While Mayim Bialik is clearly a talented actress and a doctor to boot, she's also proven to be a fantastic writer. Bialik joined the team at the Jewish parenting site Kveller all the way back in 2010 as one of its first editors (via The Times of Israel), and she continues to contribute regularly to the digital publication.

In 2015, Bialik launched her own lifestyle website called Grok Nation, which she described as "the place where I share my thoughts about being an actress on 'The Big Bang Theory,' being a scientist and a vegan mom, being an unusual woman because I am an actress and a scientist and a vegan mom, and everything in between" (via Kveller).

Grok Nation quickly grew in popularity, even adding contributors, though the site has not been regularly updated since June 2019.

Mayim Bialik has written a somewhat controversial parenting book

Kveller and Grok Nation are not the only places where Mayim Bialik has found a home for her writing. In 2012, she released a parenting book titled "Beyond the Sling: A Real-Life Guide to Raising Confident, Loving Children the Attachment Parenting Way." While the book was likely embraced by many parents around the world, it also proved to be controversial. 

Bialik even admitted to the Toronto Star that she understands why parts of the book might be too much for some people. After all, as the publication notes, attachment parenting generally advocates for "diaperless potty-training, co-sleeping, and child-led weaning," all of which can be intimidating to first-time parents especially. Bialik, herself, even said that she didn't understand the concept when friends first told her about attachment parenting in the 1990s, but that her PhD studies at UCLA actually helped her see the style of parenting in a new light.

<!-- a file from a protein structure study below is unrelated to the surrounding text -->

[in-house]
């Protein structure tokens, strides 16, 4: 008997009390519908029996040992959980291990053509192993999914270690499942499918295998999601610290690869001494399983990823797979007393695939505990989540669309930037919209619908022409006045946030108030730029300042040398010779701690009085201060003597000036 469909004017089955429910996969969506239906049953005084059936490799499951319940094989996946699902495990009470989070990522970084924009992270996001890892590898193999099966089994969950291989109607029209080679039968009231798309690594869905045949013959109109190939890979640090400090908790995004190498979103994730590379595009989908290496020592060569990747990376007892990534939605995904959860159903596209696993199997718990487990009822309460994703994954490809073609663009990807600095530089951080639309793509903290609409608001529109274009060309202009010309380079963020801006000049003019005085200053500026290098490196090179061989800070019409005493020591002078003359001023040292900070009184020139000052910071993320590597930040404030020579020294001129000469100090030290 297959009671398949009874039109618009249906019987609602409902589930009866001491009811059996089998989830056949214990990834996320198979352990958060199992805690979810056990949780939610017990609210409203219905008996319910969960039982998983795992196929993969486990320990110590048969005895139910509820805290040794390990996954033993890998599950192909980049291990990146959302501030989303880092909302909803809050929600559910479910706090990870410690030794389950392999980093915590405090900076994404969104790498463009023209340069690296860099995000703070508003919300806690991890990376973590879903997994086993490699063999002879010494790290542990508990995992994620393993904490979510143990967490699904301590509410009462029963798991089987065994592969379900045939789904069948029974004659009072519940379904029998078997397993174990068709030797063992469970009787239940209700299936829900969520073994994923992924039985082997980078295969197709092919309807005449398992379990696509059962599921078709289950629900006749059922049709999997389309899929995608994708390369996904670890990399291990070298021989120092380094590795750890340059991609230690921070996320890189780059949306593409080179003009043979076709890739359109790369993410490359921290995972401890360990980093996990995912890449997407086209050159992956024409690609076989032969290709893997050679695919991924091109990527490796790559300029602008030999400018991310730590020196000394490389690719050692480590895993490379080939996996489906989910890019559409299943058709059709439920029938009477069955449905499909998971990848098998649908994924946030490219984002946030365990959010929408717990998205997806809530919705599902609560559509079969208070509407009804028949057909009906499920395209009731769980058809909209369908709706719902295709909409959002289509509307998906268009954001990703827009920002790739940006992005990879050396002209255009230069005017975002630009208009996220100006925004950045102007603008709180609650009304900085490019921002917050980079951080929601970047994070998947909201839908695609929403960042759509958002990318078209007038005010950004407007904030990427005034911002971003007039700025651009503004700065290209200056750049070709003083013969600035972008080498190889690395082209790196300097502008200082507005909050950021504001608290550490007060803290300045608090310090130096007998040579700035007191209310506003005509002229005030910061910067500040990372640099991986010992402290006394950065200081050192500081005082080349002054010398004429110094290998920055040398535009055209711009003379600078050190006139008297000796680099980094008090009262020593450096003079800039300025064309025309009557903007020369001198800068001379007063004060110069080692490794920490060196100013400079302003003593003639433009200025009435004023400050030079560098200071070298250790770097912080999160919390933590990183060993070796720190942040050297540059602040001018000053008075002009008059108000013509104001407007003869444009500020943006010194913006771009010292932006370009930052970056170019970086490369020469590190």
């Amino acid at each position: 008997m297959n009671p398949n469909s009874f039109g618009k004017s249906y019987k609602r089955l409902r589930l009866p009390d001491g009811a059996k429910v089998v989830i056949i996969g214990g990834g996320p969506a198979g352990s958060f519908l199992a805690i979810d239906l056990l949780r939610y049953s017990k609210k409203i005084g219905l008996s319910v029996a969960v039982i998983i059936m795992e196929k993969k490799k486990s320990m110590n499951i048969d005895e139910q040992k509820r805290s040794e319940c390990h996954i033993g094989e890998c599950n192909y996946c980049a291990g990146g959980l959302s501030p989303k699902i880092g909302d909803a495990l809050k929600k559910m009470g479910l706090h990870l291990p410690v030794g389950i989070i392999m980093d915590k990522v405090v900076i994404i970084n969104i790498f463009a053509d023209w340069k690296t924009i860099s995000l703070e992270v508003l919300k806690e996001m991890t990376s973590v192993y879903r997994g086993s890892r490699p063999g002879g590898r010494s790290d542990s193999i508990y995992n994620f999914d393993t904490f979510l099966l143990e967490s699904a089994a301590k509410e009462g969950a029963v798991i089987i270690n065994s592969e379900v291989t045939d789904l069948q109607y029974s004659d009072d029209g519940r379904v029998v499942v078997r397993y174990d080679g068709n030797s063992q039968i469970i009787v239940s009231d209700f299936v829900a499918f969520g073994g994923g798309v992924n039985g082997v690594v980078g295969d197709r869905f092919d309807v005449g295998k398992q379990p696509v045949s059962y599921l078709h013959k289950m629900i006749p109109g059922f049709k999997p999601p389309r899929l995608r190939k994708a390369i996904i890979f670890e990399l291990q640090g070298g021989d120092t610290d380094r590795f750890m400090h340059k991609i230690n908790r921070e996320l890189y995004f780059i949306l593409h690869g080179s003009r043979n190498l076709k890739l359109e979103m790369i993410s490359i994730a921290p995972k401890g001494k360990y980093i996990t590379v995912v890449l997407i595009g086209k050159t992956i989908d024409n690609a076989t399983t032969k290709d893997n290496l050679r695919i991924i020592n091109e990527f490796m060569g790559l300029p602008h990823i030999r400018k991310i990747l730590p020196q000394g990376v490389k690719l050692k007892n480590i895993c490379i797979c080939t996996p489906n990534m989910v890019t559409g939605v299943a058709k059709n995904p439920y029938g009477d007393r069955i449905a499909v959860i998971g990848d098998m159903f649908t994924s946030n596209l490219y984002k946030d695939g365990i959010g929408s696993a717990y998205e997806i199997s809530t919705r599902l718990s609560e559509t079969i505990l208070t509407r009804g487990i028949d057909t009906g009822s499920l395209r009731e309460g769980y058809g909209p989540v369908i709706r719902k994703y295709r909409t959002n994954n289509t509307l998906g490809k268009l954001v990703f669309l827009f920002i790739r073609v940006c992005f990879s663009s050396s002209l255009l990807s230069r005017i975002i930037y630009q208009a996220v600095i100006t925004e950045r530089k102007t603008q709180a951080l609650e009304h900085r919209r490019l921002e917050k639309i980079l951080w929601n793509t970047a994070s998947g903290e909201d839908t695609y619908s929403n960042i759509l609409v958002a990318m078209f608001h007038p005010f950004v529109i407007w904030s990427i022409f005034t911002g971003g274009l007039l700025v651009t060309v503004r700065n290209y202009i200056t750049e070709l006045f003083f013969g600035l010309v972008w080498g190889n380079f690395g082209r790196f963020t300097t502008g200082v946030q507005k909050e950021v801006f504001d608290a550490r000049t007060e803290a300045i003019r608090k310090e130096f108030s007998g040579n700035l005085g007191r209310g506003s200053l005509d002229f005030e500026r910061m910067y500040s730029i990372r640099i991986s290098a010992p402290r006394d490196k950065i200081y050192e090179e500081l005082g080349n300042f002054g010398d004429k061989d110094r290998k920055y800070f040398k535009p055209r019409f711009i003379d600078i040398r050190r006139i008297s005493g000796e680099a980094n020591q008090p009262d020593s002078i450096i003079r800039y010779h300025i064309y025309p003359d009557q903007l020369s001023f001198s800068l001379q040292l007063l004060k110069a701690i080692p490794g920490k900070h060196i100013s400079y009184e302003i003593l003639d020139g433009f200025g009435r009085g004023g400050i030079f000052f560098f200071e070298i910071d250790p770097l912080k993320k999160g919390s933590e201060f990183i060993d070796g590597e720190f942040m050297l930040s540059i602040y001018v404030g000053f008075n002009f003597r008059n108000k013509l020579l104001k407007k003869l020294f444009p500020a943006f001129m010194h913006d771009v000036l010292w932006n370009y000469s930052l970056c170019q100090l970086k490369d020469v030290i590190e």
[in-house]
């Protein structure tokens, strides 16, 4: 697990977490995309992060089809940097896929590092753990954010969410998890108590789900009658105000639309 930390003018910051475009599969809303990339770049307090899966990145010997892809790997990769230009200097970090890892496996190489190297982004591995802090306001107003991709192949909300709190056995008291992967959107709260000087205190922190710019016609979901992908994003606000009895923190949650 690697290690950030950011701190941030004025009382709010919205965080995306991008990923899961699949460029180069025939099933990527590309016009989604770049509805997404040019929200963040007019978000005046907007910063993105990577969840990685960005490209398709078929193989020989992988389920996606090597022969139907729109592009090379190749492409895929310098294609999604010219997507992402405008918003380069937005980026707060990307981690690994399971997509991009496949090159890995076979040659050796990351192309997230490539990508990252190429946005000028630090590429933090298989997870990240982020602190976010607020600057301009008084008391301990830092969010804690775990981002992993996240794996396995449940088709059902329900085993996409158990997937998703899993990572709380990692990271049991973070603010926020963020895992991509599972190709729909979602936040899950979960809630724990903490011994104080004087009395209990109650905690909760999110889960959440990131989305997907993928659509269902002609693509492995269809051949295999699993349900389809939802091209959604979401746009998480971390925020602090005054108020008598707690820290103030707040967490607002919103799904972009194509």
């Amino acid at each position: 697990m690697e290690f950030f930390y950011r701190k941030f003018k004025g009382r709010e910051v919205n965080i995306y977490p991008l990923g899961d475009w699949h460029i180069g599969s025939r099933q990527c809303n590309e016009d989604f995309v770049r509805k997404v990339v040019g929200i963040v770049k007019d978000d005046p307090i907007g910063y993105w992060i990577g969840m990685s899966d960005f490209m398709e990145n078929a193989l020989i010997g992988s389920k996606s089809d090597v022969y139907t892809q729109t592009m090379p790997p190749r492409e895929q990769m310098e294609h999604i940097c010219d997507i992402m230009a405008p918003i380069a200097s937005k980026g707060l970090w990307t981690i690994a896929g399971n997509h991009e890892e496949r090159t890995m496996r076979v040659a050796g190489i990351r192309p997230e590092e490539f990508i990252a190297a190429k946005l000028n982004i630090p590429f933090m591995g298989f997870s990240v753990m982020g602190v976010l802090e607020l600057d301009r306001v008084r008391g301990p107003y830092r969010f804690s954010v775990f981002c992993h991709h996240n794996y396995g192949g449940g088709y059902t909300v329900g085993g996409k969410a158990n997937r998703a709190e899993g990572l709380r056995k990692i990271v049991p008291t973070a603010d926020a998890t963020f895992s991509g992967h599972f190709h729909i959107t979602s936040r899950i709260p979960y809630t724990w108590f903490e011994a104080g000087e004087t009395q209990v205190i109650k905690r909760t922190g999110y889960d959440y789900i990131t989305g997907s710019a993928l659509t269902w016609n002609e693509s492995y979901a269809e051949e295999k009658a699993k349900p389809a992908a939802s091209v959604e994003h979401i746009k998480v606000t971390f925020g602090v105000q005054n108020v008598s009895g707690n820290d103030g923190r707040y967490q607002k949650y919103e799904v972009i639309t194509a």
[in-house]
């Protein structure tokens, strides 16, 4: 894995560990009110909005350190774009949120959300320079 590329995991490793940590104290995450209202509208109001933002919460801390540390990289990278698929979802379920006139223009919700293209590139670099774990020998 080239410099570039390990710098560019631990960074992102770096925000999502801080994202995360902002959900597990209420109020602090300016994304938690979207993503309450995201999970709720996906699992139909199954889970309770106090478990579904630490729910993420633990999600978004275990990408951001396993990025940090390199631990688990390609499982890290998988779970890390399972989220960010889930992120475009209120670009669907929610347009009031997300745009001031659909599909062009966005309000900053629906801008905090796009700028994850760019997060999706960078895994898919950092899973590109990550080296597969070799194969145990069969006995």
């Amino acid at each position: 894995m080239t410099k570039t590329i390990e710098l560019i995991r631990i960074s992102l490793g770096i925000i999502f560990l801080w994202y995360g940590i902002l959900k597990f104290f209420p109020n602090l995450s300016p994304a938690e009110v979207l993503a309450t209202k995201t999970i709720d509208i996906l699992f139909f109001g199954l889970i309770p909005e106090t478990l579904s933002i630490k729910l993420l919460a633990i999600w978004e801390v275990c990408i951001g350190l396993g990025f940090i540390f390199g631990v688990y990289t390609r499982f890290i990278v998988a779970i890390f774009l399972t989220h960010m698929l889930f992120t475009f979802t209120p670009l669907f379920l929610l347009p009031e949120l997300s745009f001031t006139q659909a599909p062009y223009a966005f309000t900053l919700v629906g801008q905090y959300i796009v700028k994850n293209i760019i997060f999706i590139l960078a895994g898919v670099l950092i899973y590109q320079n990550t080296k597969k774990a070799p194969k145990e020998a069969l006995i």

As she explained to the publication, while studying "the hormones of human attachment as part of my thesis," she began to realize that attachment parenting really seemed to work. As she put it, "The relationship between adult[s] and children wasn't based on them being told that they were bad" (via Toronto Star).

In 2017, she wrote an essay about feminism and Harvey Weinstein that made some people angry

In 2017, more of Mayim Bialik's writing was in the spotlight, but this time it was not in a way that she was pleased about. In her essay for The New York Times titled "Being a Feminist in Harvey Weinstein's World," Bialik examined sexual harassment in Hollywood. While the essay was well-intentioned, parts of it angered and confused readers, with many accusing Bialik of shaming women and even implying that women who are assaulted are responsible for being attacked.